Keeping the Farm


I know a few other people in Michigan who are in the same boat as I. I have a couple of friends who are struggling, and we just kind of whisper amongst ourselves because it’s not PC to whine publicly — even if we feel like screaming. Here are some facts about my particular situation:

1) I stayed married for 7 years longer than I wanted to, so I wouldn’t have to sell my horses.

2) The marriage finally ended and I kept the house because I didn’t want to have to sell my horses. Honestly, there is more sentimental value attached to the barn, which was built specifically for Clifford and Trudy.

3) I have not worked outside of the home since 1989.

4) The economy in Michigan is the worst — or perhaps second worst — in the nation.

Nobody in Michigan is hiring. I mean, nobody! I’ve been duped already by a pyramid scheme but continue to search for avenues of income. I’ve been trying to use my gifts, thinking this has to be the right way to go, and meanwhile, quite frankly, I’m trying not to panic.

I have had so many people tell me my life would be simpler if I would just let the horses go. I just have to laugh. Those are people who can’t possibly relate.

I know that in a struggling economy, the arts are the first thing to go, but I just have to believe that I’ll be able to take care of us, and we will be okay. There’s a reason for everything. So to other artists and writers out there, take heart! You’re not alone. Stay true to your gifts, and do good work, and the answers will come to you.

“The universal law states ‘create or disintegrate.’ Therefore, you are either growing or dying — there is no staying the same.” — James Arthur Ray

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About Nancy J. Bailey

Artist, author, bad karaoke singer. Woodsy ragamuffin. Mom of a horse named Clifford who plays fetch and paints with watercolors. He visits libraries and schools with me, to promote literacy and making the world a better place. Yes, he is house trained, no, he doesn't live in my house! I have written three books about Clifford. But my newest book, THE NORTH SIDE OF DOWN, is co-written by my awesome sister Amanda, who has Down syndrome. Her unexpected one-liner wisecracks can always make me laugh. If you make me laugh, you've made my day!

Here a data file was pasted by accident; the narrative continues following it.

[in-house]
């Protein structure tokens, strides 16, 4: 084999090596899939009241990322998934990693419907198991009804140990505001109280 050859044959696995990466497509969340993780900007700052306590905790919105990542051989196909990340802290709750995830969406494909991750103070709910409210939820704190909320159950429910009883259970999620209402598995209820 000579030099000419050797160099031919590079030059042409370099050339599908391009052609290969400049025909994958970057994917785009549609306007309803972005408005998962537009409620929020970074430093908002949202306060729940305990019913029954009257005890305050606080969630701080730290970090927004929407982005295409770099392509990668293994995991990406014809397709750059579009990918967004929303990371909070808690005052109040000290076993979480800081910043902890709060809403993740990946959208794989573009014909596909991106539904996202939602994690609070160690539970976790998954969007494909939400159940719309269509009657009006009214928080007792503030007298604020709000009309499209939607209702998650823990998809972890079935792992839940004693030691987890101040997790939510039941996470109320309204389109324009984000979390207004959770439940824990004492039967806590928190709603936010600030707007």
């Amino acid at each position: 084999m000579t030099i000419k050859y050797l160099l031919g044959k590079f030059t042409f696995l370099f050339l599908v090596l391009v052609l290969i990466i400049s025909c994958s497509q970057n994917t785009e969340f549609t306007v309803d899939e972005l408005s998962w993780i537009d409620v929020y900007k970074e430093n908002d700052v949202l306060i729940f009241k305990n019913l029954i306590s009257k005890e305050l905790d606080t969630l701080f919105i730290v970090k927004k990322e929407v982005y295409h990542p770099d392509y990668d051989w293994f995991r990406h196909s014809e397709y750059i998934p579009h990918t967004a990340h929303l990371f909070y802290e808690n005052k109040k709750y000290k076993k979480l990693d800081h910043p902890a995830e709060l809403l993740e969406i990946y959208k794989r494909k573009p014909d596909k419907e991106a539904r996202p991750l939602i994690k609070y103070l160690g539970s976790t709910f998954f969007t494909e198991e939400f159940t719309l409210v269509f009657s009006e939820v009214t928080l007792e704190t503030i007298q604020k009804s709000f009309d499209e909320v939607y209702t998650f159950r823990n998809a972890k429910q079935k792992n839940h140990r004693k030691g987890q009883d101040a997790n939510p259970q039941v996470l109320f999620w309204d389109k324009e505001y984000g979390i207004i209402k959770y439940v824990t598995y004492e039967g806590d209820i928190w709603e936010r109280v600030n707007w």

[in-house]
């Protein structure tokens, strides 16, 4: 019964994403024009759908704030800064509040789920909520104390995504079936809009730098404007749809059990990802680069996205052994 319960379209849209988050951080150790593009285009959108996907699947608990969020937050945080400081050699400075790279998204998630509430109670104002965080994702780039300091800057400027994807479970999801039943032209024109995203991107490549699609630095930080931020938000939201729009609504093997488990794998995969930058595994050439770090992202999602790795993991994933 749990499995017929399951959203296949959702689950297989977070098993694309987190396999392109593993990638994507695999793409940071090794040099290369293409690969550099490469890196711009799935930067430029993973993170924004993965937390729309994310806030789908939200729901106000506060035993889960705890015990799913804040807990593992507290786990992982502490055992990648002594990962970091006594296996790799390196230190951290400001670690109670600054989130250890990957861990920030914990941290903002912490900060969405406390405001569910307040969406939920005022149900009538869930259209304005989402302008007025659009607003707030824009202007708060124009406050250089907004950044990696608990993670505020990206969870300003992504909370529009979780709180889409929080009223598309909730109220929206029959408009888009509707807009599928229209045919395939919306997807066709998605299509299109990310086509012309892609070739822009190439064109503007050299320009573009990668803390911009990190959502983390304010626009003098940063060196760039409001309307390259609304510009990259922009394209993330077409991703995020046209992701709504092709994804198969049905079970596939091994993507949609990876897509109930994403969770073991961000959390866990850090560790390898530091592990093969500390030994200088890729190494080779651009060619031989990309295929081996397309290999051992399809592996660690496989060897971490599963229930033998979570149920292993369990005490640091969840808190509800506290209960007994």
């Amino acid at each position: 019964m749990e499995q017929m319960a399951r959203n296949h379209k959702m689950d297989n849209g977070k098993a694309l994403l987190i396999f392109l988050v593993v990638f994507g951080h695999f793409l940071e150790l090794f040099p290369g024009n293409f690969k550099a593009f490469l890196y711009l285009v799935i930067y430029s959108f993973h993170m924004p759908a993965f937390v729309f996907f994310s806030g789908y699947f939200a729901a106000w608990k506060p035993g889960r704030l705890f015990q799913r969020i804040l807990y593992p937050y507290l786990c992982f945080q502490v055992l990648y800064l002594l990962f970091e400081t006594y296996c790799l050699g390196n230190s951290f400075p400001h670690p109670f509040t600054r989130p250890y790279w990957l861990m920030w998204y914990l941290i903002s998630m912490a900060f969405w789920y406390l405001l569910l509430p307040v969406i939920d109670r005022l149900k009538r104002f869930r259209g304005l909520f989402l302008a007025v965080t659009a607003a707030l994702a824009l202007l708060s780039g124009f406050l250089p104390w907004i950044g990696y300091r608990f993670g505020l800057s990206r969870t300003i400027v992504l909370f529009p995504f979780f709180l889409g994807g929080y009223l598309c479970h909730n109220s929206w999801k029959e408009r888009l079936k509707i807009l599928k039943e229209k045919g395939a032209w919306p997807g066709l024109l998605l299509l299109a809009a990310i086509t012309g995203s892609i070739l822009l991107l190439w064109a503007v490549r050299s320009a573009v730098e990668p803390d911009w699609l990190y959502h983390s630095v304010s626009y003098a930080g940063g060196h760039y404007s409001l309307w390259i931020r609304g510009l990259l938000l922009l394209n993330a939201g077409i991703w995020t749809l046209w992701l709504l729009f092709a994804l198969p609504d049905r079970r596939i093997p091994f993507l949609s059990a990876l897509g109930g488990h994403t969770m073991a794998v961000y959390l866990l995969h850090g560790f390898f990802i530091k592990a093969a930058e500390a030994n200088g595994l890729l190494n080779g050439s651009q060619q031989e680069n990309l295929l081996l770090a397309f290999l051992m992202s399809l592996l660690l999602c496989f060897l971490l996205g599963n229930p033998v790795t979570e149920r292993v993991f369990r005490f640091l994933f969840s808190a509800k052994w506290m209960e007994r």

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6 Responses to Keeping the Farm

  1. Eirene says:

    Nancy, I can understand your situation. Would it be feasible for you to take in an equine boarder (or two) to help make ends meet? Or with the horse biz in the toilet, so to speak, is anyone even able to afford to have a horse and board it out, any more?

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  2. Eirene says:

    Or – would it be feasible to take in a lady roommate in your house, possibly with her own horse as a boarder in the barn? Desperate times call for desperate measures – but getting rid of the horses is not an option 🙂 You gotta do what you gotta do.

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  3. Nancy says:

    Yes, that has crossed my mind! I actually talked to a couple of people about boarding here. The last one which seemed most serious didn’t follow through. Aside from horse biz being in the toilet, my house is so far out of the way on the back roads, that it’s not convenient for anyone. This is GREAT for me. But I’m so remote, that virtually everyone who tries to find me gets lost. This is also a problem with roommates. Kristi and I were just talking about this the other day — she being a realtor knows a few people in my situation, horse owners struggling to keep the farm. Iffen I were more aggressive I’m sure I’d find someone to move in. And if I were a better business person, I’da probably figured out how to sell a million copies of CLIFFORD by now! I often feel like I am right on the brink of figuring things out.

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  4. Eirene says:

    Well, when you figure everything out, let ME know . . . you know, the ideal situation would be for you to take in one or two boarders that are retired horses whose (rich) owners just want them to live out the rest of their days lazing around. The owners would write the checks but hardly ever pop in. That way the remoteness of your place would not be an issue.

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  5. Nancy – I hear you. These are difficult times, no doubt. Hang in there and just keep throwing those balls up in the air – One of them will provide an answer. James Arthur Ray – maybe you should ask him what he would do. Seriously.

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  6. Nancy says:

    Thank you Victoria! Throwing balls in the air is a really good way to put it. I never thought about asking Mr. Ray what he thinks. That’s a good suggestion. Maybe I will!

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